Volcker gets a pass because he is a smart, hardass. The rest are wimps. Here's why I don't like them. They have unbelievable and unjustified influence on society and in government, AND their math is flawed. These are not brain surgeons and would get laughed out if they even tried to take the medical aptitude tests (which incidentally don't require any actual medical knowledge.)
Okay, if you don't believe me, consider the Long Term Capital Management case from not so many years ago. No less than two Nobel prize winning economists designed their trading strategies and asserted that what happened to the firm (a total collapse, losing billions) was a "ten-sigma" event. I'm not here to give a statistics lesson, but "10-sigma" is never supposed to happen in the history of the universe. That's about the equivalent of having a black hole eat up the earth. Bear Stearns was a "ten-sigma" event. Lehman Brothers was a "ten-sigma" event. Merrill Lynch was a "ten sigma" event. AIG was probably a "12-sigma" event, Citigroup is about to become a "ten-sigma" event. How many times are we going to have black holes consume the earth?
So all these things occurred. What's wrong here...did we get eaten up by a black hole (many times over) or was their math horribly flawed? Obviously that's a rhetorical question.
Here's the problem. The curve is a wonderful human invention, as is calculus, but neither describes the real world. Both presume that if you are on a certain trajectory (positive or negative), that this will continue.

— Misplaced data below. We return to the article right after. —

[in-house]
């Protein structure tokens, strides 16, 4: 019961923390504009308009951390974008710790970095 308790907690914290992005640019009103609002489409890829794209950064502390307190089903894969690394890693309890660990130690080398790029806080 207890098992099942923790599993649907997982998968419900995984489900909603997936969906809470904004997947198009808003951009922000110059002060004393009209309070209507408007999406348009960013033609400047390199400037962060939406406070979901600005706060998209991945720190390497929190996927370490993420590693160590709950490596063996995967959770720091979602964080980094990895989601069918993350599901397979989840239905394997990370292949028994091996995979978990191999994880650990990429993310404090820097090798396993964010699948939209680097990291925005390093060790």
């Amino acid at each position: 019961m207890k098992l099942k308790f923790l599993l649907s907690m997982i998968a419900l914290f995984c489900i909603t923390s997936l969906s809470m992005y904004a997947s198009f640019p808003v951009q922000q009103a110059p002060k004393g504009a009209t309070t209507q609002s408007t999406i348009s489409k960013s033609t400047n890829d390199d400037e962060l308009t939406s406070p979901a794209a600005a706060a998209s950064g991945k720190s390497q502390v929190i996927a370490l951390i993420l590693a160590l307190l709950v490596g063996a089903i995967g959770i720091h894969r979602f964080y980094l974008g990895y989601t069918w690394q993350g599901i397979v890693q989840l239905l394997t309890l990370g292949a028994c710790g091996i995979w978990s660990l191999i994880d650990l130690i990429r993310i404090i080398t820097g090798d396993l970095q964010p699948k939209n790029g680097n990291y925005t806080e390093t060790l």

The world doesn't work that way. We operate in fits and starts with wild oscillations being the norm...in fact, in nature, if you look close enough, there are no smooth curves, or even flat surfaces...everything is bumpy. (See Fractal Geometry for more on this.)
But the economists have developed their tool sets assuming that the curve is the supreme being. That's why they are wrong so often.
It scares the hell out of me that we have guys (economists) like Summers (who personally tanked the Harvard endowment...see an earlier post for this) and Greenspan (why haven't you hanged yourself yet?, again see a prior blog) and Bernanke running all this crap.
They do not subscribe to the theory I describe which has been eloquently detailed by N.N. Taleb in "The Black Swan."
We are indeed in a "turbulent time" as Greenspan entitled his book. His main mistake was in assuming that we were never in a turbulent time before...turbulence is part of the human condition.
Incidentally, I threw Greenspan's book, a carefully wrapped dust-jacket, first-edition into the trash which is the first time I have ever done something like this.